8. Thanks everyone for the kind comments. As to it's accuracy, this past weekend I took it out to just fire a few rounds. Put four rounds in size of a dime from 30 yards. I want to have someone who is really qualified in shooting flintlocks to put it to the test.. thanks again.
  9. After nearly two years of waiting my customer Cumberland Valley rifle is finished and I am loving it. My Gr gr gr grandfather settled in Mid TN around 1801 and in an area where some prolific rifle makers of that genre (ie. Thomas Simpson, Jacob Young, etc.) were in their heyday. I wanted a rifle that would be as close to "possibly" what he would have owned on the TN frontier of the first third of the 19th century. Posting a picture below but it is a .40 caliber flintlock with a 48 inch barrel. It has a 14.75" length of pull so it is a long rifle. Fits me pretty well, though as I am 6' 6". The stock is curly maple and really pops in the sunlight. I would have posted more photos but I hit my size max with the one below. thanks,
  10. Sorry Hipower that I am slow getting back in touch. Life can get in the way of fun, occasionally, ha. All of the slide milling and work was done by Mr. Keegan Singleton of Competitive Shooting Solutions, LLC., in Anniston, AL. (256-290-4150) ksingltn@gmail.com Keegan does custom work for many of the professional shooters on the circuit today and is very pleasant to work with. I wholeheartedly endorse him for any work. regards,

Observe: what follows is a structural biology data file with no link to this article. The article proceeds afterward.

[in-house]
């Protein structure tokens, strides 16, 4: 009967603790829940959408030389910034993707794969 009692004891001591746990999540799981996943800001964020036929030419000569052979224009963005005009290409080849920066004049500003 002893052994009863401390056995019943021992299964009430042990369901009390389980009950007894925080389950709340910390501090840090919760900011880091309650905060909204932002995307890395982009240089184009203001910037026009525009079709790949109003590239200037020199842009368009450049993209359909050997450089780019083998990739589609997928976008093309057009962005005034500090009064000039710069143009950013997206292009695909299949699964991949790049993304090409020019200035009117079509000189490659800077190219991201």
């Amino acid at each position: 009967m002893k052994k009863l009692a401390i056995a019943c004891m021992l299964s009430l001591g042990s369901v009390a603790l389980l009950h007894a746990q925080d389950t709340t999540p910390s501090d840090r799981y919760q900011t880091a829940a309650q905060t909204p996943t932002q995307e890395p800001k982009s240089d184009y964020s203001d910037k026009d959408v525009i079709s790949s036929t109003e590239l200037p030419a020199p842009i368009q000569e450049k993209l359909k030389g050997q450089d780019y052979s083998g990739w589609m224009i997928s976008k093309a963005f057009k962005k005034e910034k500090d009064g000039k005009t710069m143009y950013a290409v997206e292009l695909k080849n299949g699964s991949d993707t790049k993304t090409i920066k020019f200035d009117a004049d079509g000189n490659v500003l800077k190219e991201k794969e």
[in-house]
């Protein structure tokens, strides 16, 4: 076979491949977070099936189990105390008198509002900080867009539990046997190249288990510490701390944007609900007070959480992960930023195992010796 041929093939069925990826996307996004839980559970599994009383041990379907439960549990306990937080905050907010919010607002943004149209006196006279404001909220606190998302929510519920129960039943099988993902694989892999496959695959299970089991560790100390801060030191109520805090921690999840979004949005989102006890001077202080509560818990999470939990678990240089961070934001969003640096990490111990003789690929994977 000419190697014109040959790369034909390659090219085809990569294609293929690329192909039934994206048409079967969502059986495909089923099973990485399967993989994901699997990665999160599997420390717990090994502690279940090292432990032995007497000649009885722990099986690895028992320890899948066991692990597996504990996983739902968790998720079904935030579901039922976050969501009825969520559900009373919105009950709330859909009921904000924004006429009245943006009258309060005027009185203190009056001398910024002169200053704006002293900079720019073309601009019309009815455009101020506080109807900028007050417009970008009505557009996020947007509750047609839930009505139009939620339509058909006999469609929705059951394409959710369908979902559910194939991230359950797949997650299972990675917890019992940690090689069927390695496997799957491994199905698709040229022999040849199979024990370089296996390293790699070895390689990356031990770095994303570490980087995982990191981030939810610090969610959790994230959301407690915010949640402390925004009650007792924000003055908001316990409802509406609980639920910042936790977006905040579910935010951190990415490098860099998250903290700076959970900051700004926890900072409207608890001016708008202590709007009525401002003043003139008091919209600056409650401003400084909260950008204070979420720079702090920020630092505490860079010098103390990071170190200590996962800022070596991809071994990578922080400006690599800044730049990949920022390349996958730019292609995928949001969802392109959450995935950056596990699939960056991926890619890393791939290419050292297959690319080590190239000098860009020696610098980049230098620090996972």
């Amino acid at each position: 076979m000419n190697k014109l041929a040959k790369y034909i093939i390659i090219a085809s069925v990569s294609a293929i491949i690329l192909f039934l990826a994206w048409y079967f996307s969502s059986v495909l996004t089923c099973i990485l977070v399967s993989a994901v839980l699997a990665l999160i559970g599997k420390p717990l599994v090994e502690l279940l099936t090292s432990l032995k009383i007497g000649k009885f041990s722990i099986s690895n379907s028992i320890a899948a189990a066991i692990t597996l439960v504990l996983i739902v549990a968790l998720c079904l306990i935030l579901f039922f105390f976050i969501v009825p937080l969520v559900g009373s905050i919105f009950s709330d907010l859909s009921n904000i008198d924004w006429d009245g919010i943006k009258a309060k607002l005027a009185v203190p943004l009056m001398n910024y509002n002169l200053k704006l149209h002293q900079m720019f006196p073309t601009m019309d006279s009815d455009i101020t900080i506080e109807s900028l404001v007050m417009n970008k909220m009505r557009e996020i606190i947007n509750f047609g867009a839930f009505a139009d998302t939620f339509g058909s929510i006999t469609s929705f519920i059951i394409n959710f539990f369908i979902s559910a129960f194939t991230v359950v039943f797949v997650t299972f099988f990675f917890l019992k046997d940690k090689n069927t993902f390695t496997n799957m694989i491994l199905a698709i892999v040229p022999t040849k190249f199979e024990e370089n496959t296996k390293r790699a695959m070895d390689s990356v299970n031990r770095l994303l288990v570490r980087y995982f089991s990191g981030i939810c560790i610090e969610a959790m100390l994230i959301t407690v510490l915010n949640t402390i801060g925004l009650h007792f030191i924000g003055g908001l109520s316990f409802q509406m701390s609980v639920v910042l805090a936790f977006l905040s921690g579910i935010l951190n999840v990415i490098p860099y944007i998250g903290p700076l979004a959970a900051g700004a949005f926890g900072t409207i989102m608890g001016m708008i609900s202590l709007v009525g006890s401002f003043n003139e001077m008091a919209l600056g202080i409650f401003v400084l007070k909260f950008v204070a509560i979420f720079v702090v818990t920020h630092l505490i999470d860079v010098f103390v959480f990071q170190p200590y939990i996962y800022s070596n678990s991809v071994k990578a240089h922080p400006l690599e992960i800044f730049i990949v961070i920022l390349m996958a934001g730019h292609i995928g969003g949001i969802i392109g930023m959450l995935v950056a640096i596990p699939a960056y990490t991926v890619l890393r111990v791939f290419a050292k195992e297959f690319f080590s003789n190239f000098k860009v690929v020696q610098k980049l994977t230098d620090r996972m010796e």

11. I agree that they are growing in popularity. In fact, I just got my Glock 20 (10 mm) back from getting it billed for the Trijicon. I also added a KKM barrel, 20 lb recoil spring, steel rod and a 3.5 lb trigger connector. Last Saturday was first time to shoot it and while it is different than iron sights, I can tell I am really gonna like it. Mark
  12. Just saw this thread and I am curious if you ever got the rifle and have any pictures. I am interested in this type of rifle.
  13. Simple answer here..... Your carry weapon is your most important tool/weapon. You should shoot it at the range, or wherever, more than any other weapon! Everything else that you own in the realm of handguns/rifles, etc. is for a secondary level of importance to the one that you carry for the very protection of you and your loved ones. So, shoot the heck out of it and work on drawing/sighting/firing. If you wear it out sooner, so be it. It is to save your life and nothing is more important. Do not use one "like" your carry, but use the very one you plan on saving your life.
  14. Hey there, Leroy. Sorry for the delay in replying but life happens...………. I have been just using a basic OWB side holster, but I just had a fella in Alabama do some mill work so I can add a Trijicon RMR red dot and another friend there has made me a side holster that will accommodate the red dot so I am in a transitional period of moving to that. I also just added a KKM match barrel for hotter loads. Not sure about your area in East TN, but coyotes have gotten thicker than fleas in Middle TN and I despise them so I go prepared. When mounted on a horse, you can get much closer to wildlife (deer, coyotes, etc.) than you ever could on foot, and as you know, that 10 mm can pretty well take care of what ever needs taking care of. thanks Mark C.